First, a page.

How patient-centred is your feedback? If you collect feedback from patients, but you never share it with staff, you’re probably doing it wrong

Tuesday, August 23, 2016

There is a growing body of evidence that patients’ experiences with healthcare are a reliable measure of its quality. A systematic review recently showed clear evidence of the association between patient experience, clinical safety and effectiveness, and health outcomes. The challenge for health professionals and organisations is to gather patient feedback that is meaningful and useful in driving quality improvements in a timely manner and to share that widely with staff and the community.

It is encouraging to see Australia now getting serious about gathering consumer views of their healthcare experience, and using this data to help drive improvement across health services. The National Safety and Quality Health Standards have as a fundamental standard “Partnering with Consumers”. These standards are set by the Australian Commission for Safety and Quality in Health Care.

However, with the advent of social media, health services are now under greater public scrutiny than in the past. Social media is having an impact on the ways citizens are engaging with each other and with public services. This is outside anyone’s control and obviously bigger than health policy. So engagement tools need to evolve to match the citizen.

Whilst the power of the patient voice is increasing, its ability to be heard is stifled by the plethora of communication channels and the improbability of health service providers being able to follow and respond to all of them. This problem can be addressed by having a platform that allows transparency, including an opportunity for health services to publicly address concerns in an open forum that demonstrates that they are listening and value feedback (good or bad). In doing so, it encourages those services to become more open, transparent, responsive and patient-centred. When the health service truly engages with their patients in a non-adversarial environment, patients have tangible evidence that they are being listened to. A public online form of engagement can be a scary prospect for health services but pales in comparison to the angst a vulnerable patient might feel when addressing issues on a personal level with them.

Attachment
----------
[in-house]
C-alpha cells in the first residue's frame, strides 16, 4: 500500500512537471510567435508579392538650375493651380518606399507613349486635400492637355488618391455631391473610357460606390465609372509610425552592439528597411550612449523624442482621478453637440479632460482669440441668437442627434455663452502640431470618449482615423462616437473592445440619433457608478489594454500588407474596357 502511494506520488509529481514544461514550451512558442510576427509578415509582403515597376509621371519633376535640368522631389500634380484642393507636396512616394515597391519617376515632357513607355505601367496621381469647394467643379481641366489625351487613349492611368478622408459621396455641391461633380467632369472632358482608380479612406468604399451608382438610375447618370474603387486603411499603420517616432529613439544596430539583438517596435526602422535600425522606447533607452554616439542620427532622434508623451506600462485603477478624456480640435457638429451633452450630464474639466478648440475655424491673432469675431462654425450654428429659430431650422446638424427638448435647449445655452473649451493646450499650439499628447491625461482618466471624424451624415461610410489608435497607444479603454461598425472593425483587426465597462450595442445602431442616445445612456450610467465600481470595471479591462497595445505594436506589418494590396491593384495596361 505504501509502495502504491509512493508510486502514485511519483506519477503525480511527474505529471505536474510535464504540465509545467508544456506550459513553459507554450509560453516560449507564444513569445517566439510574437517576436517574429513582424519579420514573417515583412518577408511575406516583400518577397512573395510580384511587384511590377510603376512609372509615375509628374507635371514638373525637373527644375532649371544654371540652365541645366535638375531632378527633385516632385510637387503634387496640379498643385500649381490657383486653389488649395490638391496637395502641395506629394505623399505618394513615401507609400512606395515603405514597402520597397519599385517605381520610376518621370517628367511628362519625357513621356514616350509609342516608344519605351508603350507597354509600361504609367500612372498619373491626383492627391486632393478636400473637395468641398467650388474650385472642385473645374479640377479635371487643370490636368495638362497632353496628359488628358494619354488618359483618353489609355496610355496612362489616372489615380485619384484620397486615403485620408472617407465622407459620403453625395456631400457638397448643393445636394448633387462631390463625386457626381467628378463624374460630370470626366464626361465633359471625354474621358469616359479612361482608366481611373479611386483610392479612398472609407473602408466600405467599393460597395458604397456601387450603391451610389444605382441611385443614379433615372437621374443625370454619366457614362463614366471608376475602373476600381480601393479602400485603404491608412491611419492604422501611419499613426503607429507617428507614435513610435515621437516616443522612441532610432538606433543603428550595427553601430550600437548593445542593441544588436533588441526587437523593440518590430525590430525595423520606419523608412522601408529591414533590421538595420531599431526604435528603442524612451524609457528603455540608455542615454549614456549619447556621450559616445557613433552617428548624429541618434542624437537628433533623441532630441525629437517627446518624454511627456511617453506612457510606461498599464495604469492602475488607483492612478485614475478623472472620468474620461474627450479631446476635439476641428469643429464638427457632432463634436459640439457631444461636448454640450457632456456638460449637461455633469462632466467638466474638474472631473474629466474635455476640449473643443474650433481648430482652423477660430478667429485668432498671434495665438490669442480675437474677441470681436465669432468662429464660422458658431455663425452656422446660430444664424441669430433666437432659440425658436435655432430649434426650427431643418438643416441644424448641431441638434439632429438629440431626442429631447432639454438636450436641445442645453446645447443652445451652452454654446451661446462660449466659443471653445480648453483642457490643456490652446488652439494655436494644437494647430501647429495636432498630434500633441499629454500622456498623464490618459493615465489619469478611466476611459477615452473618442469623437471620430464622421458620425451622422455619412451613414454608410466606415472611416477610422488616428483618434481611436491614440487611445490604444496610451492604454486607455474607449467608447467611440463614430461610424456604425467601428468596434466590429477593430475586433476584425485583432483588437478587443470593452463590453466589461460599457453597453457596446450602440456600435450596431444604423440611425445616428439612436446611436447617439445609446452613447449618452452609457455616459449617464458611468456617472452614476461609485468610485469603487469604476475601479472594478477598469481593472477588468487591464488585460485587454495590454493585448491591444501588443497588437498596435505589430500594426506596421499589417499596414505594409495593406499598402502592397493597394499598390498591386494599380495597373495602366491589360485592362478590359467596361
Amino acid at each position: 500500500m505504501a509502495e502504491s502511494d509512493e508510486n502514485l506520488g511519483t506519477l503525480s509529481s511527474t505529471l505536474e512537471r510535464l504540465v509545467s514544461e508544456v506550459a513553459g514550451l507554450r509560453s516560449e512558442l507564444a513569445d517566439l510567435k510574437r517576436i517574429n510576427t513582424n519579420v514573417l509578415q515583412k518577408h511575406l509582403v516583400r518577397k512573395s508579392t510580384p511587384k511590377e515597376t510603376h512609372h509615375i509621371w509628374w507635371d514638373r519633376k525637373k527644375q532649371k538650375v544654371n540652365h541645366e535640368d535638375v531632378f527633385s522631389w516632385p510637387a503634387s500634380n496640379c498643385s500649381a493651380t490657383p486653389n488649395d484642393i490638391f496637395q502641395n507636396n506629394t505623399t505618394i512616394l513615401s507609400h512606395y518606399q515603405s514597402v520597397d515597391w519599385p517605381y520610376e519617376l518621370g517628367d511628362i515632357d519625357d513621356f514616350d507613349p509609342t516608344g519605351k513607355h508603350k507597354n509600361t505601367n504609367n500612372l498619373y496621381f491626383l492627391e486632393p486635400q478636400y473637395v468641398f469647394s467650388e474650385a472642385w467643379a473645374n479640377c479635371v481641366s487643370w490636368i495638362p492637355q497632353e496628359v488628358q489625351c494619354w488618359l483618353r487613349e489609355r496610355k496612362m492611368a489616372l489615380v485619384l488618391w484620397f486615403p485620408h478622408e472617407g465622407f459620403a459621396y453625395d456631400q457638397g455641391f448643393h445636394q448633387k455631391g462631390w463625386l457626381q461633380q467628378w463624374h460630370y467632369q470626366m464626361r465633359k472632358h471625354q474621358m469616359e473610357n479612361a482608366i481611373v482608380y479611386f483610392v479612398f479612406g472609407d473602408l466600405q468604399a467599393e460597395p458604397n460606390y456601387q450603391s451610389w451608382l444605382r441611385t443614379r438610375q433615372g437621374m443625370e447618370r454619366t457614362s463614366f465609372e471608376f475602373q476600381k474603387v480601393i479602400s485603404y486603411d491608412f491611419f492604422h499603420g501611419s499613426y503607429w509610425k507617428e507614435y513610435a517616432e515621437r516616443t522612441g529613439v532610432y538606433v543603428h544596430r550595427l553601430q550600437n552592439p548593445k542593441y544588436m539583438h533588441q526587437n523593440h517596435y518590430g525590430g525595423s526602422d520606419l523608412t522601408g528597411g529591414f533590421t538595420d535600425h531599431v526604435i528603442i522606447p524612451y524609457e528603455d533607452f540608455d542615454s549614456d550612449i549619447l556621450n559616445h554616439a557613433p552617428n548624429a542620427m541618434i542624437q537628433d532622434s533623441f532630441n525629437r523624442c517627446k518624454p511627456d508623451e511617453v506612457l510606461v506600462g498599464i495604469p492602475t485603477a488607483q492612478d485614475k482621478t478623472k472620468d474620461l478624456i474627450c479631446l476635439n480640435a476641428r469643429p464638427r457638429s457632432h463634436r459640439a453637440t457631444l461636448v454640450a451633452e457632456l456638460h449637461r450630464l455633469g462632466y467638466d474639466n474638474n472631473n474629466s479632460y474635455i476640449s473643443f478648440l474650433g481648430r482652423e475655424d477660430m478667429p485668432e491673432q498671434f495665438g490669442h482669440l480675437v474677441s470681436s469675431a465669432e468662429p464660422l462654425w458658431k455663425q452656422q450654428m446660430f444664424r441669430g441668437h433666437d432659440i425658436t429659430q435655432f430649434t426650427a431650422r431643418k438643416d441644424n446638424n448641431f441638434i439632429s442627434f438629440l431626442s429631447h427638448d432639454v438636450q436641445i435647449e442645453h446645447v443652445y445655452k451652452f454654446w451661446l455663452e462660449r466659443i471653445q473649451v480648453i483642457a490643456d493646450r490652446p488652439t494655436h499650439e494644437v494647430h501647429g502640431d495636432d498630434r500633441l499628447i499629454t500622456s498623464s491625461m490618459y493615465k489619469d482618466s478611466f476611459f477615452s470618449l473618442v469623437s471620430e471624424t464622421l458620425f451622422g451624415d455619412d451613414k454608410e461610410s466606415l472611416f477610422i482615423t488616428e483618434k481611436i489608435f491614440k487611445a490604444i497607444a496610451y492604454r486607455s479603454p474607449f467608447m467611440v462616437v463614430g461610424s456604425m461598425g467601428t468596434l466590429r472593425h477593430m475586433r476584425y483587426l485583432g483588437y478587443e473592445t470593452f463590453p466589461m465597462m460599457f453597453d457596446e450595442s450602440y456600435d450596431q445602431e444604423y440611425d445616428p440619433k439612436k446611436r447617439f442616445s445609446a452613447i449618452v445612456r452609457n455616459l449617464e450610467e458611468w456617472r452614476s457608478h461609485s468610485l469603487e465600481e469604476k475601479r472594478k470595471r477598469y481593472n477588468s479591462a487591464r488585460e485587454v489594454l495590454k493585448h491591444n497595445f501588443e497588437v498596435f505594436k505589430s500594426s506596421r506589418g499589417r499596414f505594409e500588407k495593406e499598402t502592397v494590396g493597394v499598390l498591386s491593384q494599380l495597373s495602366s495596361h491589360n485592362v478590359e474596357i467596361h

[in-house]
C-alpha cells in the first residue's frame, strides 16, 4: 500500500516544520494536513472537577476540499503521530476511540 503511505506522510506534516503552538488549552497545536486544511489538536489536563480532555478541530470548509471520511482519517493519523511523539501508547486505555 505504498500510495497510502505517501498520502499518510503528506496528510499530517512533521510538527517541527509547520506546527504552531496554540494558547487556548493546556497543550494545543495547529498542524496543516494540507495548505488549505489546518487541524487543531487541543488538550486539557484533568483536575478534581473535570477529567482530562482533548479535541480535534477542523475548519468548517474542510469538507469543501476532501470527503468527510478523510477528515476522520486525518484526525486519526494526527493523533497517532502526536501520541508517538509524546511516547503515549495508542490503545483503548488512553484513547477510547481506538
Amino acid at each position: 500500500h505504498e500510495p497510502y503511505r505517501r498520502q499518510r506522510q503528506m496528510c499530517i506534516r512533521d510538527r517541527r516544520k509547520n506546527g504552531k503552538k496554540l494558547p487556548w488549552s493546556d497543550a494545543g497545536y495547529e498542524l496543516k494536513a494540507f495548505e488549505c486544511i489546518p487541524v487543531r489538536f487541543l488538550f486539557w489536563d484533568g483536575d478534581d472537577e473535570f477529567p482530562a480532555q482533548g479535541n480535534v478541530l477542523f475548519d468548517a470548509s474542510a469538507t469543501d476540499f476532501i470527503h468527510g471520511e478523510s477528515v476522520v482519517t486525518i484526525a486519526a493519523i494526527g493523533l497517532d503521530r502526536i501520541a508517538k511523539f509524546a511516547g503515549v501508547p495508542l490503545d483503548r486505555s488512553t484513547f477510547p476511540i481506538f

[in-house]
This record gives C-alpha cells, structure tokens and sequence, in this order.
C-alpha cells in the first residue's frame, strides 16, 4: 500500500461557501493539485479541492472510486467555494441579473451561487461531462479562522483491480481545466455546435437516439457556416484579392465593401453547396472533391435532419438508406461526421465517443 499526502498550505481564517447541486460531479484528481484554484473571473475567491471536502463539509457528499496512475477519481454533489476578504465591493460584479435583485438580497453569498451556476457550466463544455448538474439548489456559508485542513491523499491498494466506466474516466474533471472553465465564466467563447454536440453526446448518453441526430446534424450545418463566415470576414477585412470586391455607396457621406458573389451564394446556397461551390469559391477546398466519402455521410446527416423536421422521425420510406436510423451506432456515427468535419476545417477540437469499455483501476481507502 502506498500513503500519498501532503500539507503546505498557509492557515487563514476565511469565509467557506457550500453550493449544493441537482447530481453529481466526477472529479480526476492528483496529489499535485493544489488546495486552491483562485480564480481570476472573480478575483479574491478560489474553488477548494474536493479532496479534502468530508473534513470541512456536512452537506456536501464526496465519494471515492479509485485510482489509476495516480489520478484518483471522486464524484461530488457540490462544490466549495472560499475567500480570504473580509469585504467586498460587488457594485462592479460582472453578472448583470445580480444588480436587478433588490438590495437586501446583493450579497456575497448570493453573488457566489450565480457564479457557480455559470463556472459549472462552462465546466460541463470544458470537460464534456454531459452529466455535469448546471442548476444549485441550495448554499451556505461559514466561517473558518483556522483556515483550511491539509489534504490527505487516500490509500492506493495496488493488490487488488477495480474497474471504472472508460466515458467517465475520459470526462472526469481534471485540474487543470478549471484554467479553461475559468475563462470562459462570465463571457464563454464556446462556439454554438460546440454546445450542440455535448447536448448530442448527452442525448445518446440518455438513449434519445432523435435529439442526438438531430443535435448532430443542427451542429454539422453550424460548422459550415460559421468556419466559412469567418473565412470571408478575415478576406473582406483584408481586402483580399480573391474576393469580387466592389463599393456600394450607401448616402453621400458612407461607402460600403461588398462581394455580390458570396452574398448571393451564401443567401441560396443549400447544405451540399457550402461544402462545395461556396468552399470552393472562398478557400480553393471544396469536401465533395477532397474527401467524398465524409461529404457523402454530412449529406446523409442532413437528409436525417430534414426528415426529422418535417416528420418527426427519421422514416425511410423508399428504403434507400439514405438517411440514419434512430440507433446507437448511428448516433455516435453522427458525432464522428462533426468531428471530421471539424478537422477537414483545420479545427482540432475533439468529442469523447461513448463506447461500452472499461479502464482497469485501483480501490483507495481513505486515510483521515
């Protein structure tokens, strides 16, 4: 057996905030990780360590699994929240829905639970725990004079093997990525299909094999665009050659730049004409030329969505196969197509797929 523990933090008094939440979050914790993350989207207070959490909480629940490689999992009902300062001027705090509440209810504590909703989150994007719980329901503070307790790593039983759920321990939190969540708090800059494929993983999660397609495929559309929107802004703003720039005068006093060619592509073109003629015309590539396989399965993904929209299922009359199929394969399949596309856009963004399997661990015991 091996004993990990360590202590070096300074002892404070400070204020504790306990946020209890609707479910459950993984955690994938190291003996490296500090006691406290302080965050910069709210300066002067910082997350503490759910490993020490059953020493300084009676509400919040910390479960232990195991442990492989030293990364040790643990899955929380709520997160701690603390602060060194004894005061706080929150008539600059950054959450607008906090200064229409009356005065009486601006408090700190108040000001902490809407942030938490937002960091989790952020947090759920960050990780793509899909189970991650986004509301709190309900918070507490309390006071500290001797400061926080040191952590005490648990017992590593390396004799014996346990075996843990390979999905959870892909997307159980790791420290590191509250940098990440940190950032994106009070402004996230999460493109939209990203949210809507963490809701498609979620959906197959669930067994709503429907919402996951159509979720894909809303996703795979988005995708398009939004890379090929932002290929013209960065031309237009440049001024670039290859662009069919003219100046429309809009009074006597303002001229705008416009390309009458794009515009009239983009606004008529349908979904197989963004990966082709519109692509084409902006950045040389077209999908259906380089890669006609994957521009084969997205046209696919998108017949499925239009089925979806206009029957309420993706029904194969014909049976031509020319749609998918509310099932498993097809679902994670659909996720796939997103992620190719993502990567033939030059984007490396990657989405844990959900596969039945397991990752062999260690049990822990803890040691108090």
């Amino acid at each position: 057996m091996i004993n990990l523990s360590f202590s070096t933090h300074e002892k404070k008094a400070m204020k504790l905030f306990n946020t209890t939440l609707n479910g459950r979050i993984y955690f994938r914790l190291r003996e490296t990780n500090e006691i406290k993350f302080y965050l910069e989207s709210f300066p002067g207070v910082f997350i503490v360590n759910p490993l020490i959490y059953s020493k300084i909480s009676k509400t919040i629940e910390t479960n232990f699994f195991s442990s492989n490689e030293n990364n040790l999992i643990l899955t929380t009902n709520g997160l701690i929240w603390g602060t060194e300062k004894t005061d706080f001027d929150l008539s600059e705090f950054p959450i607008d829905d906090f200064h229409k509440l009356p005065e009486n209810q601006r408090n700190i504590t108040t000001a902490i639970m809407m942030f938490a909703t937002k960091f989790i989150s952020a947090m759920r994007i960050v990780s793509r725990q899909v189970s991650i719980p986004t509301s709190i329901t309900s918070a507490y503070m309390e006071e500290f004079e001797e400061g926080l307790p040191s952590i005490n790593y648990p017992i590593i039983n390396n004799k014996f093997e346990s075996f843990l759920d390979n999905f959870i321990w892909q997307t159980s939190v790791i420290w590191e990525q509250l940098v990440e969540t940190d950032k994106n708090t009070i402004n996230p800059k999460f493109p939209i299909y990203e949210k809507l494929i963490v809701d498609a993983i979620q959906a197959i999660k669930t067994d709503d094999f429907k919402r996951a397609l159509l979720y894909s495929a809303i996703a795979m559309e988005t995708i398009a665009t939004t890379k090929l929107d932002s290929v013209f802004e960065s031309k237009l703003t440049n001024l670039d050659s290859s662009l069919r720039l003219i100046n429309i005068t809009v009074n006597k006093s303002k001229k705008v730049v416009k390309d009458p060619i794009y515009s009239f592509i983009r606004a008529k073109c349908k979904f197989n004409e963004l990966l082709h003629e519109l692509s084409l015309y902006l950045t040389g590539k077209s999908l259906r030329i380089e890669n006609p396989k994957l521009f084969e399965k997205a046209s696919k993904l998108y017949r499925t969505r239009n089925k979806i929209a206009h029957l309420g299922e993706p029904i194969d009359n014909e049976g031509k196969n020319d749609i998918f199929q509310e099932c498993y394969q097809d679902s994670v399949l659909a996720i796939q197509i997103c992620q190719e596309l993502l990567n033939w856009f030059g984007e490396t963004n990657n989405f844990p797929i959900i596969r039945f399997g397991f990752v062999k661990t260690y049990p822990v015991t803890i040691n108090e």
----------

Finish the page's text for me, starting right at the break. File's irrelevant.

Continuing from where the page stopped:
Our experience at Patient Opinion shows that often patients do not want to complain about their healthcare experience, but would rather offer a comment anonymously, whether good, bad or indifferent. Such comments have been shown to be linked to actual hospital performance. Furthermore, early findings from the University of Birmingham and The Tavistock Institute, involving over 1200 people who had used the Patient Opinion website, shows that patients are less likely to lodge a formal complaint if they received an appropriate response from their health service provider.

Although some may question whether Australian health services will participate with independent, public online platforms, patients are already posting their comments online. What health services are encouraged to do is to become part of the conversation rather than simply be the topic of the conversation.

To make this work, Australia will require champions that have as their motto ‘your story helps us do our job better’. What will grab the attention of staff is when patient engagement is a positive, learning experience for them and not just an exercise undertaken by managers responsible for gathering patient feedback to meet national requirements. So this is more about patients becoming ‘energy sources’ and not just ‘data sources’.

This article was written by Patient Opinion Australia CEO Michael Greco for the August 2016 edition of The Health Advocate. To access this and previous editions, click here.